K-State Research and Extension News
October 08, 2013
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Kansas Profile -- Now That's Rural -- Carlos Navarro, Part 2


By Ron Wilson, director of the Huck Boyd National Institute for Rural Development at Kansas State University.


There are six subspecies of wild turkeys in the world. Four of those are found in the U.S. and two are found only in Mexico. For a turkey hunter, an ultimate goal is to bag one bird from each subspecies. In the turkey hunting world, such a feat is called a World Slam. Perhaps 300 people have achieved a World Slam in turkey hunting, but only 10 of those have done so with a bow – and one of them lives in Kansas.


As we learned last week, Carlos Navarro is the founder and owner of Santa Maria Ranch, an outfitting service for hunters. Carlos grew up in Mexico with a love of hunting. As a little boy, he and the other kids would hunt rabbits with slingshots. Then he learned to hunt with a rifle and shotgun.


Carlos moved to the U.S. and became a citizen. When he wanted to go deer hunting, he found that rifle hunting licenses were hard to come by at the time, so he decided to try bowhunting and found that he loved it.


In 2000, Carlos bought a place named the Santa Maria Ranch south of Junction City and began operating it as an outfitting service for hunters. He now leases another 10,000 acres of privately-owned land for his customers to use, plus he books hunts in Mexico through friends in that country. His customers primarily hunt whitetail deer and turkeys.


As mentioned, there are six subspecies of wild turkeys. Four of those are found in the U.S.: Eastern, Rio Grande, Merriam's and Osceola. A hunter who harvests a turkey from all four of these subspecies is referred to as having achieved a Grand Slam (like a clear-the-bases, four-run homer in baseball). A hunter who bags a bird from all six subspecies, including the Goulds and Ocellated turkeys which are found only in Mexico, is referred to as having achieved a World Slam.


World Slam hunters are in elite company. Maybe 300 hunters have achieved a World Slam, and of those, only 10 hunters have achieved such a feat with a bow. One of those is Carlos Navarro.


“All those years of hunting with a slingshot helped my bowhunting skills,” Carlos said.  “It’s the same physics, and it helps judge distances.” Carlos continues to bowhunt and to guide other hunters through his outfitting service. 


One day Carlos and his family were visiting relatives in Arizona. He took his baby daughter for a walk in the neighborhood and noticed a pickup truck with a bumper sticker which said, “Got Antlers?” Carlos was intrigued so he knocked on the door. There he met a taxidermist and fellow hunting enthusiast named Jake Pike.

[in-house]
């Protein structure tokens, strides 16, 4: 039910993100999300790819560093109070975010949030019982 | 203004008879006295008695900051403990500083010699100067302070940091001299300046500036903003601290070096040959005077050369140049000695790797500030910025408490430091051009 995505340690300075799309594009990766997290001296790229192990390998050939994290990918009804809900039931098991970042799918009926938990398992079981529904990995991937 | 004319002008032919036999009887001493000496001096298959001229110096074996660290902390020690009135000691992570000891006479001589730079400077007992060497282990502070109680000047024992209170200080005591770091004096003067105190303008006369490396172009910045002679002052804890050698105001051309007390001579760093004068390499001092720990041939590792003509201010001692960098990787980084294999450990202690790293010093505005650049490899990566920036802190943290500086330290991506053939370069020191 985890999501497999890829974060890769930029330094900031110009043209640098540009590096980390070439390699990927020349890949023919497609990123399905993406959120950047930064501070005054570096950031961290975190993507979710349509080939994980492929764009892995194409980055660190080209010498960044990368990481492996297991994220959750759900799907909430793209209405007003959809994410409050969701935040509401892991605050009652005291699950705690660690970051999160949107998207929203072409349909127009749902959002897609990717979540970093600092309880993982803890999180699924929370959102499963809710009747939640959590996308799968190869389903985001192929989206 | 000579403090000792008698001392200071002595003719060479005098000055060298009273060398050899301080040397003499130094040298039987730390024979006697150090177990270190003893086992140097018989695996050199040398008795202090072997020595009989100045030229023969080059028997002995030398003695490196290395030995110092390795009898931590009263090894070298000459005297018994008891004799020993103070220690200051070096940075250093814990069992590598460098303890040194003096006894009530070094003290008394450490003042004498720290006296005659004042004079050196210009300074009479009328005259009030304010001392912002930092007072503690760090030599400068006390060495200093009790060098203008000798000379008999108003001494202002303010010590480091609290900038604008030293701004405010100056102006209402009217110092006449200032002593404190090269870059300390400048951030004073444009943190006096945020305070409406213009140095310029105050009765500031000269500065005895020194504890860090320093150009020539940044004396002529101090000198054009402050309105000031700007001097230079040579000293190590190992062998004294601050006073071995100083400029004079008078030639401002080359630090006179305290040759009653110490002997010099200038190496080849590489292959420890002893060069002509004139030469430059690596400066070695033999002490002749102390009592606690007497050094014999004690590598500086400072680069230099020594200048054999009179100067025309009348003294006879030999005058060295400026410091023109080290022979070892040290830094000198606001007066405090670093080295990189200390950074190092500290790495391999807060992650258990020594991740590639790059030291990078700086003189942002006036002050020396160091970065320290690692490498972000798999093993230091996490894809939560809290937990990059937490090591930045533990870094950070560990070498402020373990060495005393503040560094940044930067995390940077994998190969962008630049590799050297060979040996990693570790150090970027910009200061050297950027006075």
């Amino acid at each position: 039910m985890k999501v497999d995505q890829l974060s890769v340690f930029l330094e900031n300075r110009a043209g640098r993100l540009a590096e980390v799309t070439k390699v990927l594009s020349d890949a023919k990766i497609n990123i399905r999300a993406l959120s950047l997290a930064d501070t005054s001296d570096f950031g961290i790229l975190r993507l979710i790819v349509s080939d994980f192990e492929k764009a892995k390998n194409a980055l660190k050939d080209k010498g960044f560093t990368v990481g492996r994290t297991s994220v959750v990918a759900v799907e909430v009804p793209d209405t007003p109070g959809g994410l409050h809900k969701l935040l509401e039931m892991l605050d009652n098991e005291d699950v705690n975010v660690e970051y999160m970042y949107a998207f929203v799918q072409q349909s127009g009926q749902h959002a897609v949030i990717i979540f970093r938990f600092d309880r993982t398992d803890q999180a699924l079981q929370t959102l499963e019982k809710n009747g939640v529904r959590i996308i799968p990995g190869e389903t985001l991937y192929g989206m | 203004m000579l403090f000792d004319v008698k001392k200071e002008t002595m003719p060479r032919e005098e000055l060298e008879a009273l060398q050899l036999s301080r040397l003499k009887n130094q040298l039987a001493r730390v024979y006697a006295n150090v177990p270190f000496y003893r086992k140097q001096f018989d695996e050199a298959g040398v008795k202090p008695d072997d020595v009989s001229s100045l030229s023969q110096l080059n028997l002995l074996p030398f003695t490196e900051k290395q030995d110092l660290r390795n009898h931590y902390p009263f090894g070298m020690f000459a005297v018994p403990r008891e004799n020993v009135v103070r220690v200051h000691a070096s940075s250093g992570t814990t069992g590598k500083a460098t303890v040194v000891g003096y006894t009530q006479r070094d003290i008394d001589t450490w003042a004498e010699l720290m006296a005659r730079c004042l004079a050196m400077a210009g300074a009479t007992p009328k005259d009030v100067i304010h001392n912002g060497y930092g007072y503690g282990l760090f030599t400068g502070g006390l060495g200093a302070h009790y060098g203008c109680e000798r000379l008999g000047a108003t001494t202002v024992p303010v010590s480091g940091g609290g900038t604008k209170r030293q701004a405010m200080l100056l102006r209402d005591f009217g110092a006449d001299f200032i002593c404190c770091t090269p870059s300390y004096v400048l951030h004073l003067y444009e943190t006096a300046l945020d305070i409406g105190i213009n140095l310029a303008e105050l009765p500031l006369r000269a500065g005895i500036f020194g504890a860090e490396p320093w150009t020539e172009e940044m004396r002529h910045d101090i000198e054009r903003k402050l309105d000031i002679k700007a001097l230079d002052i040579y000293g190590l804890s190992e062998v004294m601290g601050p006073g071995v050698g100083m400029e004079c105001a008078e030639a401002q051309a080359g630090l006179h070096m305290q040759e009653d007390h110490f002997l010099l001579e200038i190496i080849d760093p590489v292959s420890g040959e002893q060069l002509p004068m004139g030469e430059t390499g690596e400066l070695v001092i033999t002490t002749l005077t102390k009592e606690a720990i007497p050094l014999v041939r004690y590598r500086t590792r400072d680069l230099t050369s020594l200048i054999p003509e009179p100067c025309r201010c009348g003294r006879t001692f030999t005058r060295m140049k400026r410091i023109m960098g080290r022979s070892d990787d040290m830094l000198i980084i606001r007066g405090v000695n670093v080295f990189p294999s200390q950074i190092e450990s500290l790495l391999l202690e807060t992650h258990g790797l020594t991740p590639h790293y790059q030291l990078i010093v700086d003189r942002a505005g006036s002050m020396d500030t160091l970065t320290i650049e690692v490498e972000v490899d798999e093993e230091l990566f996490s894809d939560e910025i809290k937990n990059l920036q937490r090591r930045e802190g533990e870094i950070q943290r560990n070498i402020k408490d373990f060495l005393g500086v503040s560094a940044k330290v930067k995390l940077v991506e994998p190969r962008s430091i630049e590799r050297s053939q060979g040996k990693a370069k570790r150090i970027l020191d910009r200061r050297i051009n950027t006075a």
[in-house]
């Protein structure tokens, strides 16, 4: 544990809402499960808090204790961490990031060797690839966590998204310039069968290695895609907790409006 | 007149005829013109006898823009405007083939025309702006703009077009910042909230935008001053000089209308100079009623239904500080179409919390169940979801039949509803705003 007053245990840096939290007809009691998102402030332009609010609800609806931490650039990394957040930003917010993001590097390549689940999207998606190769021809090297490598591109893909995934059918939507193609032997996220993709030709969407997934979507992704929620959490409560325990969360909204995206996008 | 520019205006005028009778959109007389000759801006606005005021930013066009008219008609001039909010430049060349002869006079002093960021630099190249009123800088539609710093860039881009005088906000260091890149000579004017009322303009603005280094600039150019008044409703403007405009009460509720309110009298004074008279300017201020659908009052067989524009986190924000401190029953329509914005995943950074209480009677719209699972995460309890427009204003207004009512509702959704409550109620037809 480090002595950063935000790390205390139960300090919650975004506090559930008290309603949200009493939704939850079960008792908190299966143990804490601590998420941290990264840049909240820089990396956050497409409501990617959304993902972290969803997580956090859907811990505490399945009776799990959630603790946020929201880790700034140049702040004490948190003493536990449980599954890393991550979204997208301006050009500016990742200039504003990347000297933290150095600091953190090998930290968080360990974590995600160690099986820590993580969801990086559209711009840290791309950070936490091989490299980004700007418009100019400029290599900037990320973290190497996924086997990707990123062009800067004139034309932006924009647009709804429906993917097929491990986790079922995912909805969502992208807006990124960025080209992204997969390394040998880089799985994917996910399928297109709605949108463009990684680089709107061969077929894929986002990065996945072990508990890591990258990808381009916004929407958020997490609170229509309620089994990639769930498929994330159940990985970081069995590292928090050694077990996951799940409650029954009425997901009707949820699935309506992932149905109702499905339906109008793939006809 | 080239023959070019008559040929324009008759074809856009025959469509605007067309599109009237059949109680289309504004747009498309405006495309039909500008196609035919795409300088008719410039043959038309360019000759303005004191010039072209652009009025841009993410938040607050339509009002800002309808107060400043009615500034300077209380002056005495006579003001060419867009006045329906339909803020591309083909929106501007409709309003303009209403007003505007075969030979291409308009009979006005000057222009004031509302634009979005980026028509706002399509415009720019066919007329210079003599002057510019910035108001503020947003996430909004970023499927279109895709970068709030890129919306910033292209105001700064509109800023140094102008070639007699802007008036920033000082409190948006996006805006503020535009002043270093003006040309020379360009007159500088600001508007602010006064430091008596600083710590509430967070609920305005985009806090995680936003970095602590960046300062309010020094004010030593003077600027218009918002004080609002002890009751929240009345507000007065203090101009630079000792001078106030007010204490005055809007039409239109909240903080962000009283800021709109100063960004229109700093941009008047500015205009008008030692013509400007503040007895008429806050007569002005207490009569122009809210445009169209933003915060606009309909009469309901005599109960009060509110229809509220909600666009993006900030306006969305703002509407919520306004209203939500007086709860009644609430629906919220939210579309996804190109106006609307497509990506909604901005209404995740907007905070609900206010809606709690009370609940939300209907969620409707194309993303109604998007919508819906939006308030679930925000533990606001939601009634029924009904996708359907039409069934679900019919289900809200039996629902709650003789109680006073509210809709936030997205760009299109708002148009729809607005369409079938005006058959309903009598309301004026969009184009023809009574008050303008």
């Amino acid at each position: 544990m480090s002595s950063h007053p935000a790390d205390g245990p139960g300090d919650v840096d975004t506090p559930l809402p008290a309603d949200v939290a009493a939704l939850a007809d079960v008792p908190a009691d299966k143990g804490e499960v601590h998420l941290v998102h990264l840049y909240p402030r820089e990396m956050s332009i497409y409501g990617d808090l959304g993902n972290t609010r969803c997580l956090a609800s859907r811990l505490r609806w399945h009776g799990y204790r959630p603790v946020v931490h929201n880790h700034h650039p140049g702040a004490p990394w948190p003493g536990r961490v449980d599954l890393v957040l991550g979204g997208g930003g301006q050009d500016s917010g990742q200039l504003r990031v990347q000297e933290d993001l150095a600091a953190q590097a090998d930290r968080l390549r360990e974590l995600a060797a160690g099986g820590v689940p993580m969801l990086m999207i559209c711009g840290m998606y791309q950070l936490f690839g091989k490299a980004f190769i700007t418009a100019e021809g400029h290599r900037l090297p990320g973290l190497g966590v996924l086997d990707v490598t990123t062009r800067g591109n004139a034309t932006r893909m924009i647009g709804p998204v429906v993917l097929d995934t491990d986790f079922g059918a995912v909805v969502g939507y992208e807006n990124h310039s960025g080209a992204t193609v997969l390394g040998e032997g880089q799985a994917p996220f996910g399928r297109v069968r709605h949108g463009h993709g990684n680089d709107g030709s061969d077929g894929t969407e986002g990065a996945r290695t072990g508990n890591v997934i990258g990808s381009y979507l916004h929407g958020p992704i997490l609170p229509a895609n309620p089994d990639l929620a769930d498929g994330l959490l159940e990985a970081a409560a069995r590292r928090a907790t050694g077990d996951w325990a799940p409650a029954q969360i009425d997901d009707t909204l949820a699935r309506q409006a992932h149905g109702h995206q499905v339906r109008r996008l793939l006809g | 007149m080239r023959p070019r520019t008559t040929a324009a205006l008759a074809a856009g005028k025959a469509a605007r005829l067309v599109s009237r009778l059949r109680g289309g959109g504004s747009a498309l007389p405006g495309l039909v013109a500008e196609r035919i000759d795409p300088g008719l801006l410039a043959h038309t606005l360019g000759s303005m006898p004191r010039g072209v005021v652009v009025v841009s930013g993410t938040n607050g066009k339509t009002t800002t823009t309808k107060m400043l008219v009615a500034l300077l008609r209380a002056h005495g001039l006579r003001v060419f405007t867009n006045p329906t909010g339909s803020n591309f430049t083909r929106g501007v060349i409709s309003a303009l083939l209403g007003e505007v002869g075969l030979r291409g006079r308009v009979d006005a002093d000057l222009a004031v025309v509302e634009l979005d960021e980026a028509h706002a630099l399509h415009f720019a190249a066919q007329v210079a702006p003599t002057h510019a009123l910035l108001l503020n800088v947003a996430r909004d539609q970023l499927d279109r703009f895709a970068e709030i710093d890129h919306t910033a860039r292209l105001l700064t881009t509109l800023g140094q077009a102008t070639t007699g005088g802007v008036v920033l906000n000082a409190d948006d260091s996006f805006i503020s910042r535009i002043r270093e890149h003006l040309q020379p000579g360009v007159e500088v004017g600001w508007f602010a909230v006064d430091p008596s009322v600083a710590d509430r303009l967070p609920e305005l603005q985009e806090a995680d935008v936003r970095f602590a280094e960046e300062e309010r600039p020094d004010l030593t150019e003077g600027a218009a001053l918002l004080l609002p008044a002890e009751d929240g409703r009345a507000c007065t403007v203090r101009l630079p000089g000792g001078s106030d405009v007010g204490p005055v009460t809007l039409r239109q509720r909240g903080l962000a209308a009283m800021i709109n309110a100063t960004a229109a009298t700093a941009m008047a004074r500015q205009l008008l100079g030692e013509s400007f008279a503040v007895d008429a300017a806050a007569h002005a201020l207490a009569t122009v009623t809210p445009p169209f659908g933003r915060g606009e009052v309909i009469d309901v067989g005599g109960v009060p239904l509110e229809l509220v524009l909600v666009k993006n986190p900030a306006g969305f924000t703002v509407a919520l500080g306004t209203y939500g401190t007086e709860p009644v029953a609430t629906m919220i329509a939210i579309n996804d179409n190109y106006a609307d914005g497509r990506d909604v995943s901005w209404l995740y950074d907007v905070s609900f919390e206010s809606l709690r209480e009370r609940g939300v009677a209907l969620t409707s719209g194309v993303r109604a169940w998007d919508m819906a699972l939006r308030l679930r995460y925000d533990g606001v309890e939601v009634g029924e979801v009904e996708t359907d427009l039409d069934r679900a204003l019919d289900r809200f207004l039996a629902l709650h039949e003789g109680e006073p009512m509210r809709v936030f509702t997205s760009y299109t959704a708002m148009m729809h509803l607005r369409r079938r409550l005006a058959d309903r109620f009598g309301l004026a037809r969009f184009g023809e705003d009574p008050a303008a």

Jake and Carlos developed a friendship. Ultimately, Jake became assistant outfitter for Carlos.


Carlos and his wife Audrey live in Shawnee, Kansas where Audrey is a real estate broker.  The hunts take place in a picturesque rural setting in the middle of Kansas. The ground Carlos owns and leases is located south of Junction City and north of the rural community of Woodbine, population 205 people. Now, that’s rural.


Do hunters like hunting in rural Kansas? Yes. Carlos estimates that 80 percent of his customers are repeat customers.


“Every (deer hunter) in the U.S., whether they’re in California or Maine, wants to hunt deer in Kansas,” Carlos said. 


Santa Maria Ranch offers guided whitetail deer and predator hunts (primarily for coyotes and bobcats), as well as turkey and shed antler hunts. In Mexico, Carlos has access to 20,000 acres near Durango and 20,000 acres near Campeche.


Carlos has hosted hunters from Pennsylvania to Arizona and has had hunters from as far away as South America, Australia, and Russia.


For more information, go to www.santamariaranch.com.


Of all the hunters who have achieved a World Slam by bagging all six subspecies of turkeys, only 10 have done so with a bow, including Carlos Navarro. We commend Carlos, Jake Pike, and all those involved with Santa Maria Ranch for making a difference with outdoors entrepreneurship. The success of such businesses should be a slam dunk.

Audio and text files of Kansas Profiles are available at http://www.kansasprofile.com. For more information about the Huck Boyd Institute, interested persons can visit http://www.huckboydinstitute.org.

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The mission of the Huck Boyd National Institute for Rural Development is to enhance rural development by helping rural people help themselves. The Kansas Profile radio series and columns are produced with assistance from the K-State Research and Extension Department of Communications News Unit. A photo of Ron Wilson is available at  http://www.ksre.ksu.edu/news/sty/RonWilson.htm.  Audio and text files of Kansas Profiles are available at http://www.kansasprofile.com. For more information about the Huck Boyd Institute, interested persons can visit http://www.huckboydinstitute.org.


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K-State Research and Extension is a short name for the Kansas State University Agricultural Experiment Station and Cooperative Extension Service, a program designed to generate and distribute useful knowledge for the well-being of Kansans. Supported by county, state, federal and private funds, the program has county Extension offices, experiment fields, area Extension offices and regional research centers statewide. Its headquarters is on the K-State campus, Manhattan.

Story by: Ron J. Wilson
rwilson@ksu.edu
K-State Research & Extension News

The Huck Boyd Institute at 785-532-7690 or rwilson@ksu.edu